What are Cardano Native Tokens (CNTs)?

2024/05/06 | Raphael Brauner

What are Cardano Native Tokens (CNTs) | Waffle Capital Ltd

After the Mary hard fork in February 2021, the Cardano blockchain expanded its capabilities to become a multi-asset ledger. This significant upgrade facilitated the creation and use of tokens and NFTs that function on Cardano's layer-1 blockchain, much like ADA, Cardano's base currency. Among these tokens, some hold no market value, while others boast market caps worth millions, as showcased on TapTools. Distinct from Ethereum and EVM-compatible chains, which necessitate smart contracts for token management (commonly known as ERC-20 tokens), CNTs are directly integrated into the blockchain. This direct integration not only simplifies the token creation process but also enhances transaction efficiency and security.

Multi-Asset (MA) Support in Cardano

The multi-asset (MA) support in Cardano's ledger inherently extends its functionalities beyond merely handling ADA transactions. This design allows the network to innately track the transfer and ownership of a wide array of assets. Enabled by the native tokens functionality, Cardano's ledger model seamlessly encompasses both ADA and an array of user-defined custom token types, enriching the ecosystem and offering extensive asset diversity.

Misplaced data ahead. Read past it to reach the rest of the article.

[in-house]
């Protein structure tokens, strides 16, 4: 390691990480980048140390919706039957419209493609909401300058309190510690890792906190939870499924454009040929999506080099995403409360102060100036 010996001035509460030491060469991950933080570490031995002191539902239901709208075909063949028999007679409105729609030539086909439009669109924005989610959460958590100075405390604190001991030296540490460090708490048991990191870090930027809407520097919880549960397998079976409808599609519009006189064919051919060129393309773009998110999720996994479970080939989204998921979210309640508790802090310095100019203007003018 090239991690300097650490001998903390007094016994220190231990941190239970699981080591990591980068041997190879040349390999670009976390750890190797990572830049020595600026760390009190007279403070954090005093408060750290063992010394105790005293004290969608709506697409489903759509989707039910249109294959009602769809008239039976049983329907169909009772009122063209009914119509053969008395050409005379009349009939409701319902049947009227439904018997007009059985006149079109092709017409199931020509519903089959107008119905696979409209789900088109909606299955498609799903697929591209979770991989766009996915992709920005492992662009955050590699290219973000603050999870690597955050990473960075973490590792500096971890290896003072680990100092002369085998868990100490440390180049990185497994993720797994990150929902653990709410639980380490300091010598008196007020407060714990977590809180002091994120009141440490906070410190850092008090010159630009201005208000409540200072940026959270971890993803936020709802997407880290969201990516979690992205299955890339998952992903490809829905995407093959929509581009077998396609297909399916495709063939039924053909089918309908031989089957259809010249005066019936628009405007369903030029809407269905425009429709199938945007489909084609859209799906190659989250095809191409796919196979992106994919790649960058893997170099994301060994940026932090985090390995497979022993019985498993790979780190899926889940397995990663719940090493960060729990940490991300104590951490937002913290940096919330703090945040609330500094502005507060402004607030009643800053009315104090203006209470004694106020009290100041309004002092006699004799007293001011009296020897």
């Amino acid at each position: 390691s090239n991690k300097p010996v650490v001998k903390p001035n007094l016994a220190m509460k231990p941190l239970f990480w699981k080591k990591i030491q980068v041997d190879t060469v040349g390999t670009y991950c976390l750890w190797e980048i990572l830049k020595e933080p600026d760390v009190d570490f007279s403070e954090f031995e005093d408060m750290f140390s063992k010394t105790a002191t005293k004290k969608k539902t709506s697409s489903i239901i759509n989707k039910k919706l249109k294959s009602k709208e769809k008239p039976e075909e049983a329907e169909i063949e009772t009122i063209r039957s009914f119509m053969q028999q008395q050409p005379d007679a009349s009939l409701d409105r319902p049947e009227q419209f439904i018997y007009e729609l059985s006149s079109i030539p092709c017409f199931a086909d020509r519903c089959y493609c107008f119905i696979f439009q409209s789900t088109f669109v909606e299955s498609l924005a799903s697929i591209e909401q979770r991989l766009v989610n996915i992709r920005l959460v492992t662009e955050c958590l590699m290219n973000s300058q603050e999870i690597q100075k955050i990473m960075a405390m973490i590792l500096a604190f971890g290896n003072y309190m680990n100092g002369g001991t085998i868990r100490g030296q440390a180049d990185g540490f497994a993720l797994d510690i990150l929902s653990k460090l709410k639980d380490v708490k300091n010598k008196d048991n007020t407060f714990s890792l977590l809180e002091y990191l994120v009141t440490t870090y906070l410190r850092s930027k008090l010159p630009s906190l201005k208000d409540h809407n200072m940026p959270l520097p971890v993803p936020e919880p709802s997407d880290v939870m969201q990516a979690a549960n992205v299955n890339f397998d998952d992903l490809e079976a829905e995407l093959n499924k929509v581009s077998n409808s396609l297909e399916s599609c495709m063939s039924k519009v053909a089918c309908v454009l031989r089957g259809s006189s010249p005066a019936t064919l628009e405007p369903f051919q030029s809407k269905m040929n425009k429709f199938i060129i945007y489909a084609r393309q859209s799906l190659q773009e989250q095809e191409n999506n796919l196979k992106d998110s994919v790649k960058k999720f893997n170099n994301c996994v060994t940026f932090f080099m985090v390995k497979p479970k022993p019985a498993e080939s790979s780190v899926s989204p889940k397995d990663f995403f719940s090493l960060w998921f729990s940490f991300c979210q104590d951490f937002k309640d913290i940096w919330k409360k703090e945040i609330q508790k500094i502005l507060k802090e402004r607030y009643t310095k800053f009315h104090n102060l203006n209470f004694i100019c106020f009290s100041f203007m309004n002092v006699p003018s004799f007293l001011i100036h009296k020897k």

Understanding Native vs. Non-native MA Support

Cardano differentiates itself with native MA support, providing built-in capabilities for tracking the ownership and transfer of multiple asset types directly on its ledger. This approach contrasts sharply with non-native MA support, which relies on layer-2 solutions and smart contracts to track additional asset types, introducing unnecessary complexity and potential security concerns.

Cardano Native Tokens: Operation and Integration

Cardano sets itself apart by integrating native tokens (CNTs) directly into its blockchain, treating them akin to ADA, its primary currency. However, a distinct feature of CNT transactions is the requirement of ADA for transaction facilitation, a measure that guarantees network operability. This direct integration eliminates the need for external smart contracts for basic token functions, though the option remains for deploying more intricate operations. The ADA amount required to send CNTs varies depending on how many different CNTs are being sent in that one transaction.